Morgan State University’s Hurt Auditorium is one of eight early voting centers in Baltimore City that opened its doors to hundreds of voters on Oct. 26.

By Jessica Dortch
AFRO News Editor

This year’s election has already broken records for its enormous turnout, with over 58 million ballots cast as of Oct. 25. According to the Associated Press, that number is reportedly more than the number of people who voted early or absentee in 2016’s presidential election. For Marylanders, in-person early voting began on Oct. 26, bright and early at 7 a.m. Eight locations around Baltimore City, and 11 locations in Baltimore County, opened their doors to a generous socially distanced crowd who stood in line with pride as they waited to cast their ballot. 

Although this year has been eventful and the times are unprecedented, more Americans are starting to pay attention to politics at all levels of government; now more than ever. The COVID-19 pandemic has brought this country to its knees; putting a spotlight on disparities across the board in terms of healthcare, employment and housing, all deemed the result of systemic racism. 

The current administration has done the very least to ease concerns about voter suppression, and we are just days away from Election Day. In Baltimore, voters understand the importance of their civic right. “This election means a lot to me because we need to restore order at the highest level of government,” said Alvin Thorpe, Baltimore resident and voter. 

This year, in the midst of the pandemic, voters can cast their ballots by mailing them to the board of elections, placing the ballot in one of several official drop box locations or voting in-person at local voting centers. The ongoing controversy about the integrity of the election has some voters questioning whether their vote will make a difference. Thorpe, however, was confident in masking up and heading to Baltimore City Community College (BCCC) to vote.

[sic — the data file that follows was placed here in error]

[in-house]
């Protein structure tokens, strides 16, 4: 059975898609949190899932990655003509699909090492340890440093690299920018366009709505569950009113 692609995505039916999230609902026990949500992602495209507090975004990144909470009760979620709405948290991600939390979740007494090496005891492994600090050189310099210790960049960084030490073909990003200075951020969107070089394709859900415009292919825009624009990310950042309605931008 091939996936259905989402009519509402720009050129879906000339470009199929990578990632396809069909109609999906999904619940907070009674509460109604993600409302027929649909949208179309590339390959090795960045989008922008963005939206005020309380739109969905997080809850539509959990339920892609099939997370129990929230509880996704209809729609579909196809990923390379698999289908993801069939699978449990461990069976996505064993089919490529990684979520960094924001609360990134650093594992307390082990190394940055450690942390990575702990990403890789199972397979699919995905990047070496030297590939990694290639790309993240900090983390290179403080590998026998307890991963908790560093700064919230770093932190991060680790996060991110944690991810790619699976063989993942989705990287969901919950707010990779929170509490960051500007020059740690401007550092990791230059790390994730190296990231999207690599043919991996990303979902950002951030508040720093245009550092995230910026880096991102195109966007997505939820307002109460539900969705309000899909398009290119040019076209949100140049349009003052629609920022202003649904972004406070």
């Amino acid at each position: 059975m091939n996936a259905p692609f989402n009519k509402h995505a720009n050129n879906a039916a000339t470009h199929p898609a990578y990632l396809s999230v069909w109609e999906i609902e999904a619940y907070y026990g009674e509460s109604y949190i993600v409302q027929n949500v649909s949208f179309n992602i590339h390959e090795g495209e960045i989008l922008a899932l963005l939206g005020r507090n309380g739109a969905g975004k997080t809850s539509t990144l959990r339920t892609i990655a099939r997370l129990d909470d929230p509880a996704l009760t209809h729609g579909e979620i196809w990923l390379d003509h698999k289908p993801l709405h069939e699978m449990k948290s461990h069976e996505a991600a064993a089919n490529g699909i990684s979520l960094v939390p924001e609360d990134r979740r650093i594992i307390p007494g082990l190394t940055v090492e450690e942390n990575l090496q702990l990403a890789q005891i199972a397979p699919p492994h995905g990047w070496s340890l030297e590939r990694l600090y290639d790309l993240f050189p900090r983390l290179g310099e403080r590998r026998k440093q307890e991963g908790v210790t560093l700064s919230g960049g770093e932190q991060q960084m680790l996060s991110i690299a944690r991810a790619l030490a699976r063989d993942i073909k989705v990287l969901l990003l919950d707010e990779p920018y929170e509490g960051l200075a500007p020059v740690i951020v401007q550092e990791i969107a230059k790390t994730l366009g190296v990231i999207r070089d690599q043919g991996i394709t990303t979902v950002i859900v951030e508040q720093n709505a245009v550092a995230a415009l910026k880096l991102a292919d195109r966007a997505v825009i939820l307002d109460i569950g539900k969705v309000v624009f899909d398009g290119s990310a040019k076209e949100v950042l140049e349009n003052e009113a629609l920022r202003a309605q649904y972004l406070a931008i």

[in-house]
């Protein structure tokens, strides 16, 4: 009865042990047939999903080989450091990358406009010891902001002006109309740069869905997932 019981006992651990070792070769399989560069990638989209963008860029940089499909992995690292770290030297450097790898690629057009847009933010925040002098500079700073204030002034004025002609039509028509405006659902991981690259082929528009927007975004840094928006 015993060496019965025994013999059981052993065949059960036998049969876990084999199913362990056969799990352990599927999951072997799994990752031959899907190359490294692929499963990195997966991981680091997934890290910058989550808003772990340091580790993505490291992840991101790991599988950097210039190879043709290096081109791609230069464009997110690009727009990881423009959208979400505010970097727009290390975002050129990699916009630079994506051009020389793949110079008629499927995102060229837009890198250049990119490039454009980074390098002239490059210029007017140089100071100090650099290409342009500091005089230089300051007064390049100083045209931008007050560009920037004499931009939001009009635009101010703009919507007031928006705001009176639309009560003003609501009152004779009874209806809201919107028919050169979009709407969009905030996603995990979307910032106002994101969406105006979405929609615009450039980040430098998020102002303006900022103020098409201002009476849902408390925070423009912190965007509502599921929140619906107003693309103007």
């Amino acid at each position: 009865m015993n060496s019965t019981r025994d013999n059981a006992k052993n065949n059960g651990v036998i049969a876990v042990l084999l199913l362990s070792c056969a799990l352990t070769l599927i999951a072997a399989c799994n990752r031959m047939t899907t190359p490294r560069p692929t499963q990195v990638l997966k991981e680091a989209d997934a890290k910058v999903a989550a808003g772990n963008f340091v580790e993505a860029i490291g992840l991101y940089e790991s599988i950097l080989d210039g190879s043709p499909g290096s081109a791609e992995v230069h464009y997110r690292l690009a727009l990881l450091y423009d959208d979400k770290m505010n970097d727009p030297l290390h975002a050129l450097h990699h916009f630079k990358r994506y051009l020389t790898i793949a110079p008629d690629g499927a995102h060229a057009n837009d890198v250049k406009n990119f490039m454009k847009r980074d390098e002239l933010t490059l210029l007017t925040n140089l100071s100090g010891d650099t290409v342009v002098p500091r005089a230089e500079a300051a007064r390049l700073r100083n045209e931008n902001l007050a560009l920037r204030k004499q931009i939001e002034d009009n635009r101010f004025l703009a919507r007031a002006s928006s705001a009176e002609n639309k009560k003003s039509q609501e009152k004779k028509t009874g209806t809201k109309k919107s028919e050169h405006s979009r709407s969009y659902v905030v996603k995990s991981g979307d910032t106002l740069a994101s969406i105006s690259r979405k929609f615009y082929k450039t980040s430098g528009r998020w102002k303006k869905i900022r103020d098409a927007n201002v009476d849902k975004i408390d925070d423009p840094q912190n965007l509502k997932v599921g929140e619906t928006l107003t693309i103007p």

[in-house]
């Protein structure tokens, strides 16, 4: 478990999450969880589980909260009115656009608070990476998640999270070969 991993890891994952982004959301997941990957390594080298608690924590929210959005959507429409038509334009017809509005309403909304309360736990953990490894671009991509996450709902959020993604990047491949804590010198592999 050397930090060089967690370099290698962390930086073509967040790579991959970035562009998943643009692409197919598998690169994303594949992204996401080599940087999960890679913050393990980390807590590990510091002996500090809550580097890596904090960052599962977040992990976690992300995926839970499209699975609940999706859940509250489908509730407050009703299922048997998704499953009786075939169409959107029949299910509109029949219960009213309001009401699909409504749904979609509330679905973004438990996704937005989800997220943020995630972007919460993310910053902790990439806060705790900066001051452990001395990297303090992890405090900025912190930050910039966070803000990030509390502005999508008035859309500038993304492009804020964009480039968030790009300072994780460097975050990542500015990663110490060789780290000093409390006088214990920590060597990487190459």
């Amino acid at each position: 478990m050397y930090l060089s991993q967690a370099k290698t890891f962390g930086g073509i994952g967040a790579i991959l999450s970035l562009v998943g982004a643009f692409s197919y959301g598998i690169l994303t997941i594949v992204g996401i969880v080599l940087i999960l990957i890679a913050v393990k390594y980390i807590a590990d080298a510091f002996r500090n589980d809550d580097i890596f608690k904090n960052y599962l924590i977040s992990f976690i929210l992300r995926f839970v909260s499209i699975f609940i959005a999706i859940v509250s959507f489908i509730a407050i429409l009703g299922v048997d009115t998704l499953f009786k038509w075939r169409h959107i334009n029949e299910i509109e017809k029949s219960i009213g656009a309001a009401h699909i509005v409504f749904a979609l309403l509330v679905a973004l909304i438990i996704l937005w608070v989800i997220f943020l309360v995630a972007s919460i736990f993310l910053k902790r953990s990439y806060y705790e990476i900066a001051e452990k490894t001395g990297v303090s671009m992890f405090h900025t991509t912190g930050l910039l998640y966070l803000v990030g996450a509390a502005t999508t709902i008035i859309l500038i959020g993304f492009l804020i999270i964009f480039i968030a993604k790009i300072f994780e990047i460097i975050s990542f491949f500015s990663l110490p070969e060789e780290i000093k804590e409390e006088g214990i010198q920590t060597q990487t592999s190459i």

Alvin Thorpe voted at Baltimore City Community College, one of eight voting center locations around the city. Thorpe is confident that his vote matters.

“By me going in person, my vote will not only be counted, but it will matter. Although there’s a lot going on with the mail-in ballot and the drama with that, I believe my vote matters,” Thorpe explained. 

There is also a record-breaking number of first timers and new voters, like 21-year-old Omari Clash, in this election. “It was weird with the masks and stuff,” Clash said referring to the COVID-19 mandatory mask and social distance regulations.   

The Baltimore resident was excited to vote in-person at the Woodlawn Community Center in Woodlawn, Md., but was a bit indifferent on electing local officials and ballot questions about policy. “I didn’t know what I was reading,” Clash admits. 

When asked if he wished he’d known more about what was on the ballot, Clash said he is now interested in learning more about local government. “If I’m going to vote for something then I would want to have more information about it,” he said.  

All year, especially since COVID-19 hit, local and national officials, including Democratic favorites former White House royalty Barack and Michelle Obama, have been adamant about creating and executing a voting plan. On the local level, social organizations and media outlets alike have held forums around voter education and helping citizens make informed decisions on the ballot. 

Now that early voting centers are open, Clash encourages those who haven’t already voted to hit the polls in person. “It’s easy access. Just go in-person and get it done because it’s so important.?